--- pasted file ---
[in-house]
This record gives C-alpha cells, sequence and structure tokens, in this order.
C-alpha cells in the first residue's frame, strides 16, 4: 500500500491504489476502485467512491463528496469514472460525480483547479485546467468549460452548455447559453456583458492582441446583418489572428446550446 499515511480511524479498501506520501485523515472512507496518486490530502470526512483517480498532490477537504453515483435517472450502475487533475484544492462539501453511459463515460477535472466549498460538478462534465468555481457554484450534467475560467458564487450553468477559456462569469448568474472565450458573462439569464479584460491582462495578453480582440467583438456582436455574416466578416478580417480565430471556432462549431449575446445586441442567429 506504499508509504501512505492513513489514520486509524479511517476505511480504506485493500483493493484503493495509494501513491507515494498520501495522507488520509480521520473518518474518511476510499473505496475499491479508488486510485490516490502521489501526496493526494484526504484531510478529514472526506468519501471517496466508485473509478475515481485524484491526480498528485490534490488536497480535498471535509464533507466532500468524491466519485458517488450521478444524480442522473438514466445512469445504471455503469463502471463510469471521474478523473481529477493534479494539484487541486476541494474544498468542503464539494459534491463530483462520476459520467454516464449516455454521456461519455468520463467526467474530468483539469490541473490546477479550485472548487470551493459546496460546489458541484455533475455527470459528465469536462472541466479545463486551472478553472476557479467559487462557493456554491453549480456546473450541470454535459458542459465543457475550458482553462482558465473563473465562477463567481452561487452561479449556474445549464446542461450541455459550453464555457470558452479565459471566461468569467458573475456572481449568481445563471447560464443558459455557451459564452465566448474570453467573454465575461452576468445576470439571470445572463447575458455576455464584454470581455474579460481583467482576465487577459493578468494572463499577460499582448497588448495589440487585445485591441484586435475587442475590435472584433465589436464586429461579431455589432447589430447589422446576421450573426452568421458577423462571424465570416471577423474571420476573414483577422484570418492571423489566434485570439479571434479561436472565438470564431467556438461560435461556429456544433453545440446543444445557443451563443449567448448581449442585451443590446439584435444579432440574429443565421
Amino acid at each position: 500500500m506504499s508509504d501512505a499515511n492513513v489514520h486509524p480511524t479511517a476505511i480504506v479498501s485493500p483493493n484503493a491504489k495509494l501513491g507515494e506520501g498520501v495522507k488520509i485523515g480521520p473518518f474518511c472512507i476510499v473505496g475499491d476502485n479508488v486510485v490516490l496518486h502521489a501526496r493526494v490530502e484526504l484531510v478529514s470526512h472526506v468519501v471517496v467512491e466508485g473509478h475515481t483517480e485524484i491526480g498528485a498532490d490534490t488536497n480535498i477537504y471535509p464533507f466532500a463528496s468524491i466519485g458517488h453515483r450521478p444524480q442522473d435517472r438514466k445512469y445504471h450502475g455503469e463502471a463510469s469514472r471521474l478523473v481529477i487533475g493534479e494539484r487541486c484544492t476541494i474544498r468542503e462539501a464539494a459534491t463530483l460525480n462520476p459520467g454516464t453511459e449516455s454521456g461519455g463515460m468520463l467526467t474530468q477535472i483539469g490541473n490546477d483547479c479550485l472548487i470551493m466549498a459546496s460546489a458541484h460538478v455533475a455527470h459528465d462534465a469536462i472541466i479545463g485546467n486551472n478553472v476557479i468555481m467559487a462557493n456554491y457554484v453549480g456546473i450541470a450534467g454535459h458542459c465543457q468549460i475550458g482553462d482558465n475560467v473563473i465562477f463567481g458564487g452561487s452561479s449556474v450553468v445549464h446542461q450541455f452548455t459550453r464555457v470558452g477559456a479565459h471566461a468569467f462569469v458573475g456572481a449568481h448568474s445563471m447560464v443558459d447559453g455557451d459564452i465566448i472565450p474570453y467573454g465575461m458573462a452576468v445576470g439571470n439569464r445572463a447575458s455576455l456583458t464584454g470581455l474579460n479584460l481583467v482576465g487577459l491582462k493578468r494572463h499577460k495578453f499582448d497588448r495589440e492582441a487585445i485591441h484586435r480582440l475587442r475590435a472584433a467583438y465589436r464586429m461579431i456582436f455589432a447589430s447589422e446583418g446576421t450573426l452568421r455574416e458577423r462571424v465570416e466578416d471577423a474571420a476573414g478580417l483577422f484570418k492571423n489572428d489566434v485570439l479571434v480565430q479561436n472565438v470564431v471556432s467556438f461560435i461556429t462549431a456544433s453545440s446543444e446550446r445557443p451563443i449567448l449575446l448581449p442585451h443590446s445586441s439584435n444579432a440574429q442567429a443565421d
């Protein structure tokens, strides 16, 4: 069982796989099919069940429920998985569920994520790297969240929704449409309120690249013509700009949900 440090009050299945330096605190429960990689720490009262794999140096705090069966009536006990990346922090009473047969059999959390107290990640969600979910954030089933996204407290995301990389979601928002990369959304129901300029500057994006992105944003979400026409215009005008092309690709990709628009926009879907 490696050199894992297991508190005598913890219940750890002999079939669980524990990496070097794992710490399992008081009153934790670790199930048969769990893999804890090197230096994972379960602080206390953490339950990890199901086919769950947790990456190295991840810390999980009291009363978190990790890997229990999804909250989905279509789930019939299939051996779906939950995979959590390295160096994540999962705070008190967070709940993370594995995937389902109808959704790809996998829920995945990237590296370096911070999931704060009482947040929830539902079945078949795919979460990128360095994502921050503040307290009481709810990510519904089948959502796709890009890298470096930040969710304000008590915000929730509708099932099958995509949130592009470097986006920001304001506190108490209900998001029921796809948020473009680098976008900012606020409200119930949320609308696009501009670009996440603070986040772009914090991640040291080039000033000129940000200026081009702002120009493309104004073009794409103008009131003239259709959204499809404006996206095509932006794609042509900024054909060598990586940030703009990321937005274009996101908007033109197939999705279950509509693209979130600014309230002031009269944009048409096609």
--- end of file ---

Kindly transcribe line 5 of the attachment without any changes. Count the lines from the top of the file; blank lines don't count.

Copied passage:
């Protein structure tokens, strides 16, 4: 069982796989099919069940429920998985569920994520790297969240929704449409309120690249013509700009949900 440090009050299945330096605190429960990689720490009262794999140096705090069966009536006990990346922090009473047969059999959390107290990640969600979910954030089933996204407290995301990389979601928002990369959304129901300029500057994006992105944003979400026409215009005008092309690709990709628009926009879907 490696050199894992297991508190005598913890219940750890002999079939669980524990990496070097794992710490399992008081009153934790670790199930048969769990893999804890090197230096994972379960602080206390953490339950990890199901086919769950947790990456190295991840810390999980009291009363978190990790890997229990999804909250989905279509789930019939299939051996779906939950995979959590390295160096994540999962705070008190967070709940993370594995995937389902109808959704790809996998829920995945990237590296370096911070999931704060009482947040929830539902079945078949795919979460990128360095994502921050503040307290009481709810990510519904089948959502796709890009890298470096930040969710304000008590915000929730509708099932099958995509949130592009470097986006920001304001506190108490209900998001029921796809948020473009680098976008900012606020409200119930949320609308696009501009670009996440603070986040772009914090991640040291080039000033000129940000200026081009702002120009493309104004073009794409103008009131003239259709959204499809404006996206095509932006794609042509900024054909060598990586940030703009990321937005274009996101908007033109197939999705279950509509693209979130600014309230002031009269944009048409096609």